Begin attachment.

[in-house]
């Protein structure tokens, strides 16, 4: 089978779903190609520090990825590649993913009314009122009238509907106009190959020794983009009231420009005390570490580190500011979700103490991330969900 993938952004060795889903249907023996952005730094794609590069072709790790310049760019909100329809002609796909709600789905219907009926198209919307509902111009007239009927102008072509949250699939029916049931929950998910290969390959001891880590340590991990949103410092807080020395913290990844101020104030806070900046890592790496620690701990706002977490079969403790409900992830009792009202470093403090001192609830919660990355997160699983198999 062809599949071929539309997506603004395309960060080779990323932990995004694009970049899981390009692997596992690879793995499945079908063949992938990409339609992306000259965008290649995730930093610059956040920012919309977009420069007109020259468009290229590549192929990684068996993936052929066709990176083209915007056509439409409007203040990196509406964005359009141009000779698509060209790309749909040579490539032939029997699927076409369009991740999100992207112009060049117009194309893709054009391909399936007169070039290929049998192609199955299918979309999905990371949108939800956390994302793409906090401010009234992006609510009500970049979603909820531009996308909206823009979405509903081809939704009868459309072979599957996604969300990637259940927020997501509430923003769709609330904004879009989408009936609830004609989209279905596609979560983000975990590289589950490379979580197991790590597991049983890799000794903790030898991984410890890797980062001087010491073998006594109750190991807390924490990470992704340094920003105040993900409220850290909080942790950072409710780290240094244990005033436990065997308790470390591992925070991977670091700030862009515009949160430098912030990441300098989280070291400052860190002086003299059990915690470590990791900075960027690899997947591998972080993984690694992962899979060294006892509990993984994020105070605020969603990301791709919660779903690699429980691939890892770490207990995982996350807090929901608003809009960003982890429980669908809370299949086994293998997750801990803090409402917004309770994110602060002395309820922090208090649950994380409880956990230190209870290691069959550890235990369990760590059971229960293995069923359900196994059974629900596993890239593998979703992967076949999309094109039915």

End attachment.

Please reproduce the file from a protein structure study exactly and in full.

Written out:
[in-house]
């Protein structure tokens, strides 16, 4: 089978779903190609520090990825590649993913009314009122009238509907106009190959020794983009009231420009005390570490580190500011979700103490991330969900 993938952004060795889903249907023996952005730094794609590069072709790790310049760019909100329809002609796909709600789905219907009926198209919307509902111009007239009927102008072509949250699939029916049931929950998910290969390959001891880590340590991990949103410092807080020395913290990844101020104030806070900046890592790496620690701990706002977490079969403790409900992830009792009202470093403090001192609830919660990355997160699983198999 062809599949071929539309997506603004395309960060080779990323932990995004694009970049899981390009692997596992690879793995499945079908063949992938990409339609992306000259965008290649995730930093610059956040920012919309977009420069007109020259468009290229590549192929990684068996993936052929066709990176083209915007056509439409409007203040990196509406964005359009141009000779698509060209790309749909040579490539032939029997699927076409369009991740999100992207112009060049117009194309893709054009391909399936007169070039290929049998192609199955299918979309999905990371949108939800956390994302793409906090401010009234992006609510009500970049979603909820531009996308909206823009979405509903081809939704009868459309072979599957996604969300990637259940927020997501509430923003769709609330904004879009989408009936609830004609989209279905596609979560983000975990590289589950490379979580197991790590597991049983890799000794903790030898991984410890890797980062001087010491073998006594109750190991807390924490990470992704340094920003105040993900409220850290909080942790950072409710780290240094244990005033436990065997308790470390591992925070991977670091700030862009515009949160430098912030990441300098989280070291400052860190002086003299059990915690470590990791900075960027690899997947591998972080993984690694992962899979060294006892509990993984994020105070605020969603990301791709919660779903690699429980691939890892770490207990995982996350807090929901608003809009960003982890429980669908809370299949086994293998997750801990803090409402917004309770994110602060002395309820922090208090649950994380409880956990230190209870290691069959550890235990369990760590059971229960293995069923359900196994059974629900596993890239593998979703992967076949999309094109039915």